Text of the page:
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User Complaints: We Love 'Em. No, Really, We Do.

Everyone has seen that sign for the "complaint department" asking the complainer to pull his number from a grenade. There is also one that says, "Complaint Department --> 300 Miles." You get the idea, nobody likes to hear complaints.

This month's From The Managing Editor post is going to take that idea on, just a bit. Do I like complaining? Not particularly -- just ask my son. However, our user comments system, the place where we get many complaints and comments our readers may have, is actually pretty important to us.

So much so that sometimes, yes, I could almost say we love it.

Do We Get a Lot of Complaints?

Let's start there, how many complaints do we get? FindLaw.com's Content Team receives about 10 per month, just from our dedicated comment link. That is a reasonable number considering we have about 10,000 pages of content in our Learn About the Law section alone.

What kinds of things do we hear about from users? I am happy to say, it's not just complaints. We hear ideas for articles and blog posts, updates on cases we have been following from the parties or their attorneys, suggestions for products our readers might be interested in, and of course a little request for free PR here and there. Just what you might expect.

So What's to Love?

Why would I even say I love the comments, complaints, and suggestions we get? Like anyone who is really trying to make the best product they can make -- be it a car, a case, or a cookie -- feedback and constructive criticism are crucial. How do you know you are giving the audience the best information possible on what to do after a car accident or the most important constitutional amendments unless they occasionally tell you hey, you screwed up here?

In addition, trying to keep thousands of article pages and blog posts produced and updated daily is a challenge. Sometimes we miss something, and we appreciate the heads up on a new law or a new decision in a case. No man is an island.

Play Nice

Obviously, it is not fun for me or my team if we make a mistake and a user calls us out on it, and we do pride ourselves on being ready to step up and fix something if we get it wrong. But there are ways users can make this process go a bit more smoothly for themselves and for us.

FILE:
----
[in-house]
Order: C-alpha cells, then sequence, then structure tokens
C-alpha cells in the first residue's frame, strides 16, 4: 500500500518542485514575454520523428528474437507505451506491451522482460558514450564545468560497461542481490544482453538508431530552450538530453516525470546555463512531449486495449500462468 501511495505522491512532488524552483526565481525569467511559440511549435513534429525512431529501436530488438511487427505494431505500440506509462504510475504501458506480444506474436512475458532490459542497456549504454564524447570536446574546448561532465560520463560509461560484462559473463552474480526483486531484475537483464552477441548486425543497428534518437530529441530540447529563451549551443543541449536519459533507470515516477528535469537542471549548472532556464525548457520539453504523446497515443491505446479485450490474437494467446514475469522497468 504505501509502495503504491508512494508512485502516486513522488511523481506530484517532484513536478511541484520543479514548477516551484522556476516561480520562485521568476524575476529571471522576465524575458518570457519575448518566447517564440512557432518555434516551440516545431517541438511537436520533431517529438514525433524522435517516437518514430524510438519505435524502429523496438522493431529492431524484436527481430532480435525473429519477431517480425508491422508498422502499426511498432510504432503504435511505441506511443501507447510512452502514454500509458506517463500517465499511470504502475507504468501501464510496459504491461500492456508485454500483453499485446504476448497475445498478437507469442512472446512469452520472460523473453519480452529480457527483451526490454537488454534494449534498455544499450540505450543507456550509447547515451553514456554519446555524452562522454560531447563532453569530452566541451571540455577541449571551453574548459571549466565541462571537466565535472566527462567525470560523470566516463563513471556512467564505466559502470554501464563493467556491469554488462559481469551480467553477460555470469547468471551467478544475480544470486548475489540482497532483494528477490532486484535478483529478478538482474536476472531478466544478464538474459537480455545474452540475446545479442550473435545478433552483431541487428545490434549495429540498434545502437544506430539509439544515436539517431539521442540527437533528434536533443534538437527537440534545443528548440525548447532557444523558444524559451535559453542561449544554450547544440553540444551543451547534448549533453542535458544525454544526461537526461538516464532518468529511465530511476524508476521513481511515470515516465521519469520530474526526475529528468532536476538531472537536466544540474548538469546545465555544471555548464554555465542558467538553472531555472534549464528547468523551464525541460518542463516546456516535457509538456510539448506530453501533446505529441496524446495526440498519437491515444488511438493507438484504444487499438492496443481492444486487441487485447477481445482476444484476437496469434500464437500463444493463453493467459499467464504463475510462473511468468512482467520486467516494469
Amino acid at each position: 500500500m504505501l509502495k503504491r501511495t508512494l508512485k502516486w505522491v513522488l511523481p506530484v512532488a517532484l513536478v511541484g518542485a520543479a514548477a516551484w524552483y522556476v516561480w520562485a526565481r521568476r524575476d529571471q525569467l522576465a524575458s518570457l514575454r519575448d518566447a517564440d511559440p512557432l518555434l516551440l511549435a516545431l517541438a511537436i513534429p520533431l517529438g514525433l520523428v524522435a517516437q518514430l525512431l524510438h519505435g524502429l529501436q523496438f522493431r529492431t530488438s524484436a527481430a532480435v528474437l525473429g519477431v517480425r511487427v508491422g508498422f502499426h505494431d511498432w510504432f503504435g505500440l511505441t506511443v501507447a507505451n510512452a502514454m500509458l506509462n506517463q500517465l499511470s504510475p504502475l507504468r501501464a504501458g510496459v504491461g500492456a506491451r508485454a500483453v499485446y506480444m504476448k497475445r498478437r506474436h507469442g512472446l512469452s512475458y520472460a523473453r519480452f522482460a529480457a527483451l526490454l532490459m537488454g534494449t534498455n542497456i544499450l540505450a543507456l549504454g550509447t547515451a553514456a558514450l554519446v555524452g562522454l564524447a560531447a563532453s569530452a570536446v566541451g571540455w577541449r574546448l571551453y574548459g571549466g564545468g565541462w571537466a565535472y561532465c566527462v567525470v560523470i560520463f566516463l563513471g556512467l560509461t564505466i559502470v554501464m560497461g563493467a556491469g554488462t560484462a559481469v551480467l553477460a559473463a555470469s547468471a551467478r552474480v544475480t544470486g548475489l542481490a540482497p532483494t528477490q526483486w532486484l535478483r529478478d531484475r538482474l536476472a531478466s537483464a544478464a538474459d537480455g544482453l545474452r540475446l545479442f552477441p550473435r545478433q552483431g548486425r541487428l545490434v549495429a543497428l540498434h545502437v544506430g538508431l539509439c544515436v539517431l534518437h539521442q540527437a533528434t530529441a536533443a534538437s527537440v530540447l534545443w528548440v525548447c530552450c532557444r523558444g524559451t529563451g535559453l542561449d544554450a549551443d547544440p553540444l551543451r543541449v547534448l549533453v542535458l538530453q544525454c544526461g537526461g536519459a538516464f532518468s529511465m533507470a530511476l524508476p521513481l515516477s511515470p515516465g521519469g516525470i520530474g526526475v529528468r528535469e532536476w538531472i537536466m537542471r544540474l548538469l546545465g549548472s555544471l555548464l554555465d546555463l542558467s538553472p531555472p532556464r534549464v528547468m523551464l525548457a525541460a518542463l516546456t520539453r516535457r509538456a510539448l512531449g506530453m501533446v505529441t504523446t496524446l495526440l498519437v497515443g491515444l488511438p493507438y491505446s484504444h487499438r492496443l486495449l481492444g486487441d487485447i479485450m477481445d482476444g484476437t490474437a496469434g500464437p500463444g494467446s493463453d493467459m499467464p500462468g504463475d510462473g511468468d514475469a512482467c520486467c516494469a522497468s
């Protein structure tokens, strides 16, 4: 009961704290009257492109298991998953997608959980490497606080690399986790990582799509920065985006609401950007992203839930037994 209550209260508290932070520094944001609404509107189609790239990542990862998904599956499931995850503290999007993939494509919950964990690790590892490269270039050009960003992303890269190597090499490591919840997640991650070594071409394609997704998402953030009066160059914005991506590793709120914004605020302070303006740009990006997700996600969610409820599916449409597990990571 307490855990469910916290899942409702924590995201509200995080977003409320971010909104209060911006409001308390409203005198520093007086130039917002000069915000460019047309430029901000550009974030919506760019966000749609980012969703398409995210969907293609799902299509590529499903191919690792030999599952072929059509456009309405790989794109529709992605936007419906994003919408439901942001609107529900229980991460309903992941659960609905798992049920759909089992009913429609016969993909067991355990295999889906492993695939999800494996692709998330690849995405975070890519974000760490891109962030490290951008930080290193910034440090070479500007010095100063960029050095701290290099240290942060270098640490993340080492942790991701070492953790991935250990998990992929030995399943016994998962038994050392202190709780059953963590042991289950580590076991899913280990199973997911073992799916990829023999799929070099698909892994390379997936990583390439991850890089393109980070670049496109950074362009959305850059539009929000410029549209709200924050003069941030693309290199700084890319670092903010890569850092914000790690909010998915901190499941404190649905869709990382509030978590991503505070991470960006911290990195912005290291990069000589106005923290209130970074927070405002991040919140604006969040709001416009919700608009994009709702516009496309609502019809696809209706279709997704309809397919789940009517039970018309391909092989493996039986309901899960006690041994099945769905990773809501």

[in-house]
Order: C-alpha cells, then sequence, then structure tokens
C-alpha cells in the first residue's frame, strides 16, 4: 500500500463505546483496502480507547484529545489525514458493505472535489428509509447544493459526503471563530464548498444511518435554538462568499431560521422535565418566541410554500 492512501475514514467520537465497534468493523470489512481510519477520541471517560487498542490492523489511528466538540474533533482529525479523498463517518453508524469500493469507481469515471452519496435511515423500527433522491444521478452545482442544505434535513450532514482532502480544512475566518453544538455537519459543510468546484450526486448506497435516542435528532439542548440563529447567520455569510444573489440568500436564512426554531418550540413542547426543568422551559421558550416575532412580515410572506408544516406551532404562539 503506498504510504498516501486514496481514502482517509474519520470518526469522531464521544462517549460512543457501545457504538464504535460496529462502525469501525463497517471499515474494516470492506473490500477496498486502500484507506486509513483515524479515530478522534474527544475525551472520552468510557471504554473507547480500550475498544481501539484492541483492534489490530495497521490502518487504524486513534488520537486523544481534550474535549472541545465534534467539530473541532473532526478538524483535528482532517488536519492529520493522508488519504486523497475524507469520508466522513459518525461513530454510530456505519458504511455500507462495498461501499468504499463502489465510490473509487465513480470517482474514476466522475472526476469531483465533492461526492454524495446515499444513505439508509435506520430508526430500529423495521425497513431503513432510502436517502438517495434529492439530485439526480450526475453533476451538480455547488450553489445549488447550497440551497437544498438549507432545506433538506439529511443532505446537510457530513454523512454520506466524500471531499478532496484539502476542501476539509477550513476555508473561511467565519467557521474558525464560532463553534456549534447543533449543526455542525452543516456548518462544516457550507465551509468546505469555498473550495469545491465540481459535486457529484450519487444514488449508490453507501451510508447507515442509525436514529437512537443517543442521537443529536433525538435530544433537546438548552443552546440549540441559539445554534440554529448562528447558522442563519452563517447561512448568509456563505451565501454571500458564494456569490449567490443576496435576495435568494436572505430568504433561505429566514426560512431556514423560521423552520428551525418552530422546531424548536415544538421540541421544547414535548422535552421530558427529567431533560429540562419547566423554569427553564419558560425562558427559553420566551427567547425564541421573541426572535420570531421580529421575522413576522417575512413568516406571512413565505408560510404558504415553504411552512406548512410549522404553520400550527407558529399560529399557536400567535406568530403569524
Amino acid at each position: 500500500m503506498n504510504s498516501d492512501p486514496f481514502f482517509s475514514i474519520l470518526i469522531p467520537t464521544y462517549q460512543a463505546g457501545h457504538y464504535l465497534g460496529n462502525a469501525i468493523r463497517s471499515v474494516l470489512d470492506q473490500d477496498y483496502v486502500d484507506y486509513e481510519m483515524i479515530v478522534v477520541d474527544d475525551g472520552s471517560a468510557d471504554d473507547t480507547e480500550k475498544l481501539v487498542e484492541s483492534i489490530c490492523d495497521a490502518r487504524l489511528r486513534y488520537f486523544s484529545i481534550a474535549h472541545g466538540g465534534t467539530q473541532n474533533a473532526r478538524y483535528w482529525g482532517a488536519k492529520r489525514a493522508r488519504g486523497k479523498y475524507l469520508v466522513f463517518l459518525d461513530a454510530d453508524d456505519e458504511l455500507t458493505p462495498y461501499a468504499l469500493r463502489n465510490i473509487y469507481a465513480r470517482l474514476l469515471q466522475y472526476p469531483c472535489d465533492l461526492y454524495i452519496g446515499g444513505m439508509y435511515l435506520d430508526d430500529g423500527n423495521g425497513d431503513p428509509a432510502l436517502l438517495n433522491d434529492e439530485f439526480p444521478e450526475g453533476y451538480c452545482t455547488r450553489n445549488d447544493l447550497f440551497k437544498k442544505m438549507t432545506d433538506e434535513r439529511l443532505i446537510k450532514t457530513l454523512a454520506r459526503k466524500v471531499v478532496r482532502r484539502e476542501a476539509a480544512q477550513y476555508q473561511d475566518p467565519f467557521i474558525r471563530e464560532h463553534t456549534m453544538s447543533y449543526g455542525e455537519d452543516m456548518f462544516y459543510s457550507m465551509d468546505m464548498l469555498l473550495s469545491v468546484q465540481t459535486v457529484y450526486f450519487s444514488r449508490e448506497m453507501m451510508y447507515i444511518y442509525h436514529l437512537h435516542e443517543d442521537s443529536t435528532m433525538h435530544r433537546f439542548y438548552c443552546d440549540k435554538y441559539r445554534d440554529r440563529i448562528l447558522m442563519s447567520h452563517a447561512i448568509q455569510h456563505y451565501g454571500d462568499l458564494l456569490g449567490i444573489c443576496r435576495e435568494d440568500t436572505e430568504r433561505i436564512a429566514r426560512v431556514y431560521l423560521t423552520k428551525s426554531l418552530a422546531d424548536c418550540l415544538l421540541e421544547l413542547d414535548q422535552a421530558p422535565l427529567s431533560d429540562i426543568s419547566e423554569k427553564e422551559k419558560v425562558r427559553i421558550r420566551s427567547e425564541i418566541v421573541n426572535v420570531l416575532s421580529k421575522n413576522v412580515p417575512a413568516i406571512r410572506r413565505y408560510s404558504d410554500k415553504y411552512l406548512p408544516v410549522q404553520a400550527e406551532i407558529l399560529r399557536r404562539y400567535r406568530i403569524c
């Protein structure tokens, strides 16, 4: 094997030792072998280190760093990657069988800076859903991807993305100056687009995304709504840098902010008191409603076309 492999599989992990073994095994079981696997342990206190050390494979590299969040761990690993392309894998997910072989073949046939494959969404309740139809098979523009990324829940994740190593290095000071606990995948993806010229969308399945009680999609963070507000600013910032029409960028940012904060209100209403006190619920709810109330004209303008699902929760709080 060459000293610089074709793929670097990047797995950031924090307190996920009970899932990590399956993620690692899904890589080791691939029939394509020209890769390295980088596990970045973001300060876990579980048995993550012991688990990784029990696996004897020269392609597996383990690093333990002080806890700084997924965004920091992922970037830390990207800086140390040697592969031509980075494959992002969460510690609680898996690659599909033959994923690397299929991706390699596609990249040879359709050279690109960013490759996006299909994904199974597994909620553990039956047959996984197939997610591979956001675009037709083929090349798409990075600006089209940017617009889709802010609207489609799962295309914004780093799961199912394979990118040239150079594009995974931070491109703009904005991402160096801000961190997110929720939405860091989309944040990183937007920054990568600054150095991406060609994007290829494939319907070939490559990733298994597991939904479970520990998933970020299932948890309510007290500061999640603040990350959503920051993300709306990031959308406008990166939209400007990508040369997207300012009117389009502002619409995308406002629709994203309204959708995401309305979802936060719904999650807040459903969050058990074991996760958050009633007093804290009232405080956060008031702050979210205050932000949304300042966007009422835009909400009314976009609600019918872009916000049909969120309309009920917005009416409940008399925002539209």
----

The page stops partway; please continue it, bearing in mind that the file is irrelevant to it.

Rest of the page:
Here are a few tips for getting through FindLaw.com's user comment process quickly and easily:

  1. Use the comment and tip link that appears on each blog page and on our Contact page. Using the link helps us track your comment and make sure we respond in a timely manner. You can of course comment on Facebook or Twitter as well, but it helps to get it into the system at some point.
  2. Let us know what page you are commenting on. Please send the url you are asking about. This helps us pinpoint the issue quickly. Again, we have thousands of pages on our consumer site alone, and it can take some time to figure out which "gun page" you have a question about.
  3. Be specific. If you have a specific request -- update this law, the grammar stinks here, that's not how to spell my name -- let us know. We are happy to jump in and fix a mistake!
  4. Be nice. We can't and won't fix everything every user thinks is a problem; we do have a right to write a story someone might not agree with. But keep in mind, civil discussion about a hot-button topic always gets a better reaction than trolling. We make mistakes, just like you do. If we should fix it, we will. If we won't, we will tell you why. Nicely.

So, do I love complaints? No, not really. If I had my way, my team and I would be perfect all the time and never make a mistake of law, grammar, fact, or anything else. But since this is the real world, stuff happens. So bring it on. We can take it. And if we make our content better and more accurate in the process, what's not to love?